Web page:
Caitlin Has a Dream, Too

A door opened up in the sixties which was very quickly and violently slammed shut, and now there are independent flickerings all around the world of that strange, sacred light that still shines under the crack of that door. We still have the ability to open it up again. We’ve only got to want it enough.

If our society had simply been permitted to progress along its natural trajectory at a natural pace and to use the innovations that we’d discovered in a natural way, we would all be wide awake by now. The psychedelic revolution would have continued and matured and grown into adulthood instead of being murdered in its infancy, and our exponentially increasing ability to network and share information would have coupled with our mature consciousness to build a deeply awakened society that benefits every living creature on this planet. That would have happened, and it is only because of the unnatural interference of a very few deeply unwise people that we stayed locked in the matrix, now faced with the looming threat of near term human extinction.

Read more from Caitlin Johnstone

Ellen N. Lamotte

“Well, there are many people to write you of the noble side, the heroic side, the exalted side of war,” she explained. “I must write you of what I have seen, the other side, the backwash.” Censored and long forgotten, her extraordinary book challenged societal norms of violence. 

As a battlefield nurse, public-health administrator, suffragist, anarcho-socialist, lesbian, anti-opium activist, and more, Ellen Lamotte had the courage to argue for peace, tolerance, and decency, blazing a path for us to follow.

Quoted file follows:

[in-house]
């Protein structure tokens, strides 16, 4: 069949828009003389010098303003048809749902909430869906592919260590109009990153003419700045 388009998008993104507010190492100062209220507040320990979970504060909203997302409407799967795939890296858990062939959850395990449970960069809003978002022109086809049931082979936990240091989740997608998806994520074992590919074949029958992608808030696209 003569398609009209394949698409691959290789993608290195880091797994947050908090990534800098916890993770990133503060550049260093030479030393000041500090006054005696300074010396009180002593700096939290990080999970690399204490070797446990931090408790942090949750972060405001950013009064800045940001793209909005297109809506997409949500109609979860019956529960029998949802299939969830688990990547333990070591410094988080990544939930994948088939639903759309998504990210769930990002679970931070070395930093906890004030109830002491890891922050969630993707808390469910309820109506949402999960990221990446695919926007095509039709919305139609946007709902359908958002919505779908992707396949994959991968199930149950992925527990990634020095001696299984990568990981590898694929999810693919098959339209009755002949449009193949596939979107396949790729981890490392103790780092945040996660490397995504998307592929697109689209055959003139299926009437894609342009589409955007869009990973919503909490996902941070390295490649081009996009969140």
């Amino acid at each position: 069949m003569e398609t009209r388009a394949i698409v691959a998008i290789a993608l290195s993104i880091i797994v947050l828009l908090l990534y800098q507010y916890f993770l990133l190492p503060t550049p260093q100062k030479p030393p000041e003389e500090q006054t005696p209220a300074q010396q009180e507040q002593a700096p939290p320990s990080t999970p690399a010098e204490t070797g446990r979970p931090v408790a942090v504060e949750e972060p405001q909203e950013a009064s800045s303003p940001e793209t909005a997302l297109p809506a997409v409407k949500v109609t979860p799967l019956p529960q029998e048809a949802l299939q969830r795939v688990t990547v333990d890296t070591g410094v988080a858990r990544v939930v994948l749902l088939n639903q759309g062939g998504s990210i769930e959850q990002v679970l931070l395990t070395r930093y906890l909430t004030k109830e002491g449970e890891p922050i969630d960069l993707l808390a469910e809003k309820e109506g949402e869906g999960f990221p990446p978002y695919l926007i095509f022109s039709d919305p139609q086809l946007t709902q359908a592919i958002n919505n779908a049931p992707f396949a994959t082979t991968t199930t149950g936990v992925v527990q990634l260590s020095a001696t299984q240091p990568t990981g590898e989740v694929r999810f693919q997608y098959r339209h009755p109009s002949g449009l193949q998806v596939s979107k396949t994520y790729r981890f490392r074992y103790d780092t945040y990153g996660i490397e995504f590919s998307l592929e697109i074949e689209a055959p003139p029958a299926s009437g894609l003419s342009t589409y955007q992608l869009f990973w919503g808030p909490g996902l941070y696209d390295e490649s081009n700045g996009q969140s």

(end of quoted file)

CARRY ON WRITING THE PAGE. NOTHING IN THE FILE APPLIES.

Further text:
Harvard Magazine article

I used to think we fought the Civil War to End Slavery

I grew up with that version of history, and I never thought to question it until I was well into my sixth decade.

Forty years before our Civil War, Spain abolished slavery, at home and in all its colonies.  France followed a few years later  Twenty years before our Civil War, England abolished slavery, and it didn’t require a war.  Canada was under British rule, and also gave up slavery in 1834.  Portugal, the Netherlands, and Sweden had all ended slavery before the American Civil War.

Chronology of the Slave Trade

Lincoln declared war on the Confederacy to restore the Union, as he told us at Gettysburg.  It was explicitly not to abolish slavery, because states that fought for the Union were exempted from the Emancipation Proclamation.

Later, Brazil and Cuba ended slavery.  All of these places in Europe and the Americas have better race relations today than the US.  Only in the US does bitterness remain between North and South, left over from a war that ended 154 years ago.

Ending slavery is a noble idea.  Endling slavery with armies and cannons and barbary and rape and theft and devastation of war was a madness for which we are still paying today.

I thought we fought the Nazis to rescue Jews from genocide

But the story falls apart when we look at the details.  We blockaded food shipments to Germany at the end of The Great War, coercing them to agree to The Treaty of Versailles.  The terms of the treaty imposed impossible “reparations” that further enriched the bankers who had financed both sides of the War, but led to economic and social chaos in Germany.  No wonder they hated us.  No wonder they hated the bankers.  Hitler managed to twist resentment of the bankers into a vendetta against the Jews.

When Jews fled Germany after Kristallnacht, the US and Britain refused to take them in, turning them back to Germany to face extermination.

The Nazis built their war machine financed by British and American banks, and with the full cooperation of IBM, Ford, General Motors, and other American companies.  Meanwhile, American companies were selling scrap steel to Japan, dismantling our rail transportation network and turning it into battleships for Hirohito.